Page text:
Decoded Chats – Chris Wilson on JavaScript Dependency And Longevity of Web Standards

Chris Wilson headshot
Chris Wilson (@cwilso) is a “World Wide Web Shaman and Freethinker” and has been instrumental to the web of today by working on Internet Explorer and Chrome and defining a lot of standards we use. He blogs at cwilso.com.

In this edition of Decoded Chats, Chris Heilmann talked with him on our dependency on JavaScript on the web, how much of an issue this is and how we can ensure that the web standards we define are still relevant to an ever-changing web.

Here are the questions we covered:

  1. A current hot topic that seems to come up every few years is the dependency of web products on JavaScript, and if we could do without it. What is the current state there?
  2. Didn’t the confusion start when we invented the DOM and allowed for declarative and programmatic access to the document? JavaScript can create HTML and CSS and give us much more control over the outcome.
  3. One of the worries with Web Components was that it would allow developers to hide a lot of complexity in custom elements. Do we have a problem understanding that modules are meant to be simple?
  4. Isn’t part of the issue that the web was built on the premise of documents and that a nature of modules needs to be forced into it? CSS has cascade in its name, yet modules shouldn’t inherit styles from the document.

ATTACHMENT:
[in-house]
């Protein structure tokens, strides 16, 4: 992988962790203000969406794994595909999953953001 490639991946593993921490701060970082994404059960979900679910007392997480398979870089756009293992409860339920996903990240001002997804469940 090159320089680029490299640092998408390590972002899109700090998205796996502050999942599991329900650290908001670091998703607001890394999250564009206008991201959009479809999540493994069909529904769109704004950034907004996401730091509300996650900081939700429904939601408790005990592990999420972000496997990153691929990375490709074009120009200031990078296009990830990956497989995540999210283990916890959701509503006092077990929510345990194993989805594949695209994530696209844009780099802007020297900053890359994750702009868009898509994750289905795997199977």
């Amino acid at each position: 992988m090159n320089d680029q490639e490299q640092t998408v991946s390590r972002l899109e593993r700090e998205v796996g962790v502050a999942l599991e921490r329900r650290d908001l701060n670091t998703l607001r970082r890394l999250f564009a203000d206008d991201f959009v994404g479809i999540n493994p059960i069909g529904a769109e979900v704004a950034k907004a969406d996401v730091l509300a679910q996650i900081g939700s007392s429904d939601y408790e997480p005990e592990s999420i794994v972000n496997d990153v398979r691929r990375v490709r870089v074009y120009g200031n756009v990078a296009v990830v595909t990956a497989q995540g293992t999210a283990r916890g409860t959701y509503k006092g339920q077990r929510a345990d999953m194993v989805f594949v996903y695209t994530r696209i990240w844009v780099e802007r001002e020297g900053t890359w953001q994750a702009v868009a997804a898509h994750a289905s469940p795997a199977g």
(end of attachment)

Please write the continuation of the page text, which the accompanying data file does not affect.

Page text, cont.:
5. Some functionality needed for modern interfaces seem to be achievable with competing standards. You can animate in CSS, JavaScript and in SVG. Do different standard working groups not talk to each other?
  6. Declarative functionality in CSS and HTML can be optimised by browser makers. When you – for example – create animations in JavaScript, we can’t do that for you. Is that a danger?
  7. A lot of JavaScript enhancements we see in browsers now is enhancing existing APIs instead of inventing new ones. Passive Event listeners is a great example. Is this something that will be the way forward?
  8. One thing that seems to be wasteful is that a lot of research that went into helper libraries in the past dies with them. YUI had a lot of great information about animation and interaction. Can we prevent this somehow?
  9. Do you feel that hacks die faster these days? Is a faster release schedule of browsers the solution to not keeping short-term solutions clog up the web?
  10. It amazes me what browsers allow me to do these days and create working layouts and readable fonts for me. Do you think developers don’t appreciate the complexity of standards and CSS enough?

One Comment

  1. Pingback: Decoded Chats – third edition featuring Chris Wilson on JavaScript and Web Standards | Christian Heilmann

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